Our project aims to explore the new concept of agency that emerges from the posthuman wound as reflected in the North American literature of the 21st century, from a theoretical framework that combines the most current postulates of postclassic trauma studies, with studies of critical posthumanism, with special attention to new materialism. Both critical posthumanism and trauma studies question and revise the traditional definition of the human being as autonomous, exceptional, rational, and with a defined sense of agency, clearly distinct and dominant over other forms of life. Both theoretical frameworks share an interest in subjectivity, agency, corporeality and relationship with the other, and have developed simultaneously in recent decades. However, while trauma studies understand subjectivity as fragmented and in need of reconstruction, critical posthumanism sees in this fragmentation an opportunity to expand the boundaries of being and create a posthuman space of radical vulnerability that allows for a real encounter with the other. This new space of vulnerability and sense of (post)human agency results from the contradictions that emerge from the encounter between the paradigm of posthumanism and the paradigm of trauma in the twenty-first century. Contemporary North American fiction seems to have found in this posthuman wound a new realm to explore in present times. Special attention will be paid to wounds that affect the sense of agency such as ecological vulnerability, digital vulnerability, the economy of attention, surveillance capitalism, climate change, body commodification, artificial intelligence, animal rights, and 4IR technologies.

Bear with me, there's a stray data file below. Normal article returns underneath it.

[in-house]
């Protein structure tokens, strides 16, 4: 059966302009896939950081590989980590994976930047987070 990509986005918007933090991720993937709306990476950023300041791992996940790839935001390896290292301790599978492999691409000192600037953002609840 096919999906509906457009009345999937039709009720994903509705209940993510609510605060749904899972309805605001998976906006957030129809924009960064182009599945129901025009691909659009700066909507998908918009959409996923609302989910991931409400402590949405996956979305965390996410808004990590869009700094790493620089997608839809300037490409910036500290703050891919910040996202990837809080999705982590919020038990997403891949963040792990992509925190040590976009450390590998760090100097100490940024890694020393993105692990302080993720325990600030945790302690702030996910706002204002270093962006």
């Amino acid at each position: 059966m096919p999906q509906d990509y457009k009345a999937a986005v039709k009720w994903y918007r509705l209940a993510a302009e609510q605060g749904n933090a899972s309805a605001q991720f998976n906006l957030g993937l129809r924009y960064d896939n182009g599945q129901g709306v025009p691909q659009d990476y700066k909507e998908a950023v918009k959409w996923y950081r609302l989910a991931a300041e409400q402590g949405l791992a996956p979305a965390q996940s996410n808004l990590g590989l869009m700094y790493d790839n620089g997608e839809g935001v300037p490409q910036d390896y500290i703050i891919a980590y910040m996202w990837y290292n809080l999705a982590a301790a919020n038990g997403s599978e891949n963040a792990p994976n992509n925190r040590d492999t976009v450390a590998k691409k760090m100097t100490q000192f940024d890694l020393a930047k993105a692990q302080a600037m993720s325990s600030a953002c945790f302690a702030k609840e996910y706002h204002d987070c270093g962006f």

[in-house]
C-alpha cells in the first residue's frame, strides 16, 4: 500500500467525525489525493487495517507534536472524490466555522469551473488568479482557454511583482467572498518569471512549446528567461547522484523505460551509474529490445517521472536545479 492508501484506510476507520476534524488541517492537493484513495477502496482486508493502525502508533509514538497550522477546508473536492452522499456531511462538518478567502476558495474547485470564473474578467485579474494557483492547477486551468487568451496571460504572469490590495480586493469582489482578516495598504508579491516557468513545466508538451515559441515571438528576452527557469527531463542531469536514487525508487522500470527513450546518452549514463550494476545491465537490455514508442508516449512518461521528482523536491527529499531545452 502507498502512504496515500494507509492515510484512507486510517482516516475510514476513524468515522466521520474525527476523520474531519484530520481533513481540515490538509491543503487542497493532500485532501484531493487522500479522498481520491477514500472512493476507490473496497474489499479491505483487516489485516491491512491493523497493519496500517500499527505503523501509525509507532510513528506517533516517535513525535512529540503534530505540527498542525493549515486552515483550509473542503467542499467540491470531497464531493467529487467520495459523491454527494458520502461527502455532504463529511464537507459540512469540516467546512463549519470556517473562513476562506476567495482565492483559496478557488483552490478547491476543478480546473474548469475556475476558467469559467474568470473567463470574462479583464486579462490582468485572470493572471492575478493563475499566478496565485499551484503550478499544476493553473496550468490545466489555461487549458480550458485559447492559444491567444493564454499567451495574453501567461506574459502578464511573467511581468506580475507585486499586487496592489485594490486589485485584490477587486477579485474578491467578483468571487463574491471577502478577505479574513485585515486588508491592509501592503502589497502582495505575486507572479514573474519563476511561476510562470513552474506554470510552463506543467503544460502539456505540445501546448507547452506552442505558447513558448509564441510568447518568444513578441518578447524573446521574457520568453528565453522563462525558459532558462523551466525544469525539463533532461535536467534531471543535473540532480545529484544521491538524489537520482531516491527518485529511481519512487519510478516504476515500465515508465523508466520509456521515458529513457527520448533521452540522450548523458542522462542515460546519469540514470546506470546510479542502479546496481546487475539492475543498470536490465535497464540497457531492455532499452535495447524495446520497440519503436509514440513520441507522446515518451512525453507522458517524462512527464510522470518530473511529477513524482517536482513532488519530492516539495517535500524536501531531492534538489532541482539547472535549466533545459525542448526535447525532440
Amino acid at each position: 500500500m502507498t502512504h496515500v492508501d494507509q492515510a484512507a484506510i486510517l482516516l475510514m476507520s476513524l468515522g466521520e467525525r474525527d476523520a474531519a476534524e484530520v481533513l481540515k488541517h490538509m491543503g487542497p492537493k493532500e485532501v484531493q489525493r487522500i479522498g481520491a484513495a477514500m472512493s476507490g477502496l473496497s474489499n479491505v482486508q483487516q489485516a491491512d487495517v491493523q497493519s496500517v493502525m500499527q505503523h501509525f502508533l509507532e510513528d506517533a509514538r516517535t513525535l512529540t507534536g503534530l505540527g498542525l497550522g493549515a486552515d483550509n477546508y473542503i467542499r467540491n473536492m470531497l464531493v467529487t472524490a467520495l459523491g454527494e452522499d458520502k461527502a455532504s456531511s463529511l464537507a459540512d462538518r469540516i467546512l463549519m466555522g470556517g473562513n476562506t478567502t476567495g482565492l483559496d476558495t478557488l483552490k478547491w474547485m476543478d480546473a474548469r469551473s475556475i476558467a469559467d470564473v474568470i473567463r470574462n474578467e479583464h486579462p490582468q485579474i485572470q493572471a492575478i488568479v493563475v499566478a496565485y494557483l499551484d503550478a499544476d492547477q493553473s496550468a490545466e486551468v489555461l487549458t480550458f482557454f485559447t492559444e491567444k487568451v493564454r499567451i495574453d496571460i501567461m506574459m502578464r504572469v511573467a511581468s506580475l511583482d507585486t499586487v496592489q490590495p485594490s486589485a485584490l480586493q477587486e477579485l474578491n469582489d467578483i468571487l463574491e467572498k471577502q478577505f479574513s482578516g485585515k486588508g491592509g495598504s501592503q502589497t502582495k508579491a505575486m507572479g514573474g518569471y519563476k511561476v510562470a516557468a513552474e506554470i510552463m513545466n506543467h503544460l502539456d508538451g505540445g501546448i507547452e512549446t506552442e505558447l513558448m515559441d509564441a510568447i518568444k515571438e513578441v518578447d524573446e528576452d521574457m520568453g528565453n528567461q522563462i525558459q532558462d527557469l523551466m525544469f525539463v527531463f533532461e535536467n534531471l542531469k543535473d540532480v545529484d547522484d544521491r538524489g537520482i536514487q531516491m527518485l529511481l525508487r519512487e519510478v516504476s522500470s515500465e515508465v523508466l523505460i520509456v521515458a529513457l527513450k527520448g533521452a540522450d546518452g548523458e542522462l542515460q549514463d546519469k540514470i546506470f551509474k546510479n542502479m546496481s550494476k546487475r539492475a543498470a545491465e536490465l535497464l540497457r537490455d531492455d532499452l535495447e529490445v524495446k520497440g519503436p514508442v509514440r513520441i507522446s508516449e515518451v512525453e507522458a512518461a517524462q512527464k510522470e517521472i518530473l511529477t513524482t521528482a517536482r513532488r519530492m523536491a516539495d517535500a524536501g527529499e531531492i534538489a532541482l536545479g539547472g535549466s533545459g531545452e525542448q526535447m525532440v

Taking into consideration the theoretical frameworks mentioned above and the current understanding of the self as extended throughout the digital media and its intra-relations with a vibrant environment in all of its dimensions, the main working hypothesis of our project proposal centers on the conception of the posthuman being as wounded and traumatized in ways that differ importantly from earlier understandings of the human. On the one hand, identity and self are self-consciously constructed in and by means of the media and information technologies, turning into inforgs in the infosphere, building up a simulacrum whereby individuals lose track of their own essence and the boundaries of their physical embodiment. On the other hand, the already posthuman self has lost the shelter of exceptionalism and its well-defined borders as it becomes aware of its inevitable intra-relation with the more than human world. Furthermore, both technology and the environment are inextricably linked as showcased in the geological studies giving rise to the widely discussed notion of the Anthropocene and threatening future scenarios of media fossils and planet-scale devastation, and the risk narratives that go with it. Our project thus seeks to further our contribution to knowledge on the ways 21st century North American fiction represents and raises awareness of these perils while providing, in many cases, a productive interpretation of the vulnerability of the posthuman self as inclusive openness to the other.